Referring to FIGS. 3, 4, and 5, the semiconductor substrate 206 having such a copper or copper alloy structure 202 is placed on the heater block 212 within the deposition chamber 216. Thereafter, a temperature soak is performed (step 302 of FIG. 3). A temperature soak refers to the step of heating the semiconductor substrate 206 with any IC structures formed thereon to a predetermined temperature for a predetermined time period within the deposition chamber 216 before subsequent processing steps. In one embodiment of the present invention, the temperature soak is performed with the temperature of the heater block 212 set in a range of from about 220 Celsius to about 320 Celsius. In addition, such a temperature soak is performed for a relatively short time period in a range of 2 seconds to 5 seconds, in an embodiment of the present invention.

After the temperature soak, to remove the thin layer of copper oxide 210, the copper or copper alloy surface 208 is pre-treated with a hydrogen (H2) based plasma (step 304 of FIG. 4). For such pre-treatment:

    • the first valve 224 is used to flow NH3 into the deposition chamber 216 at a flow rate in a range of from about 600 sccm to about 1,000 sccm;
    • the pressure within the deposition chamber 216 is set to be in a range of from about 1 Torr to about 2 Torr;
    • a temperature within the deposition chamber 216 is set to be in a range of from about 220 Celsius to about 320 Celsius; and
    • HF (high frequency) power from the HF source 214 in a range of from about 300 watts to about 400 watts is applied on the plasma electrode 230.

During this pre-treatment, the second valve 226 is closed such that SiH4 does not flow into the deposition chamber 216, and the LF (low frequency) power source 214 is turned off to not apply LF power on the heater block 212. Furthermore, this pre-treatment is performed for a relatively short time period in a range of 2 seconds to 5 seconds, in an embodiment of the present invention. Referring to FIGS. 5 and 6, after such a pre-treatment process, the thin layer of copper oxide 210 is substantially removed from the exposed surface 208 of the copper or copper alloy structure 202.

Referring to FIGS. 6 and 7, after the pre-treatment, a silicon nitride (SiN) hard-mask 252 is deposited onto the copper or copper alloy surface 208 within the deposition chamber 216 (step 306 of FIG. 4). In an important aspect of the present invention, the SiN hard-mask 252 is deposited using a relatively low temperature in a range of from about 220 Celsius to about 320 Celsius to minimize formation of hillocks on the surface 208 of the copper or copper alloy structure 202. In the prior art, a temperature near about 400 Celsius is typically used for deposition of a SiN hard-mask.

In an embodiment of the present invention, an ULDR (ultra low deposition rate) PECVD process is used for deposition of the SiN hard-mask 252. For such an ULDR PECVD process:

    • the first valve 224 is used for flowing NH3 at a flow rate in a range of from about 600 sccm to about 1,000 sccm into the deposition chamber 216;
    • the second valve 226 is used for flowing SiH4 at a flow rate in a range of from about 65 sccm to about 135 sccm into the deposition chamber 216;
    • a pressure within the deposition chamber 216 is set to be in a range of from about 1 Torr to about 2 Torr;
    • a temperature within the deposition chamber is set to be relatively low in a range of from about 220 Celsius to about 320 Celsius;
    • HF (high frequency) power from the HF source 228 in a range of from about 300 watts to about 400 watts is applied on the plasma electrode 230; and
    • LF (high frequency) power from the LF source 214 in a range of from about 100 watts to about 200 watts is applied on the wafer chuck 212.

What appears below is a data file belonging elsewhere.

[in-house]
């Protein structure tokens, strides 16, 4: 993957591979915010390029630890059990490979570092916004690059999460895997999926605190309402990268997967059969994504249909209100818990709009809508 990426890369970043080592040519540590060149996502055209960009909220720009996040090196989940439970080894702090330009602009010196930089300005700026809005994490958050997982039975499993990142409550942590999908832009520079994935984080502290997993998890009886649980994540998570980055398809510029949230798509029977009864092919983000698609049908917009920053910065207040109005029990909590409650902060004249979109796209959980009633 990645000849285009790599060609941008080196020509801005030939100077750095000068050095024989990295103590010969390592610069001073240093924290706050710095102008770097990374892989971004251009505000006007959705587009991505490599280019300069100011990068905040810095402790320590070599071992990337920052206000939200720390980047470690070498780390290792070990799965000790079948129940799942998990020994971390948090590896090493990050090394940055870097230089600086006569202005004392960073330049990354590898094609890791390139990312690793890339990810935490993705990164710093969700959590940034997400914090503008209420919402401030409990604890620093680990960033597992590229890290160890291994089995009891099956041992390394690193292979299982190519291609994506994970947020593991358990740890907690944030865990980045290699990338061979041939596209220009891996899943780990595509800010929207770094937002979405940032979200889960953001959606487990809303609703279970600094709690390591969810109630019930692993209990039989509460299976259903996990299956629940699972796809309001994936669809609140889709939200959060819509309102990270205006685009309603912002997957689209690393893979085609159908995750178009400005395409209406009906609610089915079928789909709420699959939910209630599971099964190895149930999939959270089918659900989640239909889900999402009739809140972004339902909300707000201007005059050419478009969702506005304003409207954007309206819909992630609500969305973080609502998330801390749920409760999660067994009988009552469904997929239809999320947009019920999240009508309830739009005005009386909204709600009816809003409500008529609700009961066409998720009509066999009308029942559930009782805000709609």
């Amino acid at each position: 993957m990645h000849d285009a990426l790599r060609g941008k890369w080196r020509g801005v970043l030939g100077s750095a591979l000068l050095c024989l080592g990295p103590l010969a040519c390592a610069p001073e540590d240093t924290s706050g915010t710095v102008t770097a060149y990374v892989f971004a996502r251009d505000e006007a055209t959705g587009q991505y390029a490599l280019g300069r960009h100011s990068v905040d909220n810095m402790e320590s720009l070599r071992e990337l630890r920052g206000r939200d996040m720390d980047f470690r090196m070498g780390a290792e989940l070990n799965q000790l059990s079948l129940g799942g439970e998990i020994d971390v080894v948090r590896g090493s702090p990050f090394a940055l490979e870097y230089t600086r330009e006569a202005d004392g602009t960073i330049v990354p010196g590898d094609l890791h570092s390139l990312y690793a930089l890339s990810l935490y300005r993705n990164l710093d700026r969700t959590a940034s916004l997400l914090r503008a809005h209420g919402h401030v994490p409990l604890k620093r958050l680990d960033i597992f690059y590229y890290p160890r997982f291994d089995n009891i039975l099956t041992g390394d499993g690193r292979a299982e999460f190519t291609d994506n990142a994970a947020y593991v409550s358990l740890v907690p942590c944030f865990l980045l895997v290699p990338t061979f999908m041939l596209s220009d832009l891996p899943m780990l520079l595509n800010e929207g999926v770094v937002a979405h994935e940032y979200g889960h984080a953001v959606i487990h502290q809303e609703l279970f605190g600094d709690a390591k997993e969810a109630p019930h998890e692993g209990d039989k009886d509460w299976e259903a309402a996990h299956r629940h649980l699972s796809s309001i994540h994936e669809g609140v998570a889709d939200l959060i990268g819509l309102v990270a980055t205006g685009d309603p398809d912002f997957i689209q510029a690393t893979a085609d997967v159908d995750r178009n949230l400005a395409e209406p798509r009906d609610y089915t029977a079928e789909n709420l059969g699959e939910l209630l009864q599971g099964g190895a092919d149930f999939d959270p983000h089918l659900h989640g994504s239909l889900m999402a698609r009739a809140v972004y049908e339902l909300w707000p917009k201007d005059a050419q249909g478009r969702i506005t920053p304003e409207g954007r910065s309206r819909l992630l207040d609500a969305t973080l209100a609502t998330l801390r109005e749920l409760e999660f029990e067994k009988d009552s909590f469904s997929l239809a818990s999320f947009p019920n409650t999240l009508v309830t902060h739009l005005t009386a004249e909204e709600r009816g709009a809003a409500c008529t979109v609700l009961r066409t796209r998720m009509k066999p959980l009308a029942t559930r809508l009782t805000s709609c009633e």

Generally, for such an ULDR PECVD process, relatively low flow rates of the reactants NH3 and SiH4, a low pressure, and a low temperature within the deposition chamber 216 are used for a low deposition rate of 400 Å-600 Å/minute for the SiN hard-mask 252. In one embodiment of the present invention, the SiN hard-mask 252 is deposited to have a thickness in a range of from about from about 80 Å to about 120 Å. Furthermore, dual powers of the HF power applied on the plasma electrode 230 and the LF power applied on the heater block 212 are used to form the SiN hard-mask 252 that is compressive rather than tensile.

According to an aspect of the present invention, use of the relatively low temperature in a range of from about 220 Celsius to about 320 Celsius results in minimized formation of hillocks on the surface 208 of the copper or copper alloy structure 202 from deposition of the SiN hard-mask 252. In the prior art, a higher temperature of near 400 Celsius is used to deposit a SiN hard-mask because qualities of the SiN hard-mask deposited at such a higher temperature are desired when the SiN hard-mask is deposited before the BEOL (back end of line) process. BEOL refers to fabrication steps performed for forming interconnect structures such as contacts after fabrication of integrated circuit structures into the semiconductor substrate 206 in the FEOL (front end of line) process.

The SiN hard-mask 252 of the embodiment of the present invention is contemplated for being used in the BEOL process with the SiN hard-mask eventually being substantially etched away. Thus, the qualities of the SiN hard-mask achievable with the higher deposition temperature of near 400 Celsius of the prior art is traded off for minimizing formation of the hillocks by using the lower deposition temperature of from about 220 Celsius to about 320 Celsius, according to an aspect of the present invention.

Furthermore, the pre-treatment (step 304 of FIG. 4) for removal of the thin layer of copper oxide 210 minimizes formation of bubbles for the SiN hard-mask 252. Performing the temperature soak (step 302 of FIG. 4) and the pre-treatment (step 304 of FIG. 4) for the relatively short time period of 2-5 seconds further minimizes formation of bubbles and hillocks at the surface 208 of the copper or copper alloy structure 202. Applicants have verified such minimized formation of bubbles and hillocks with SEM (scanning electron microscopy) images.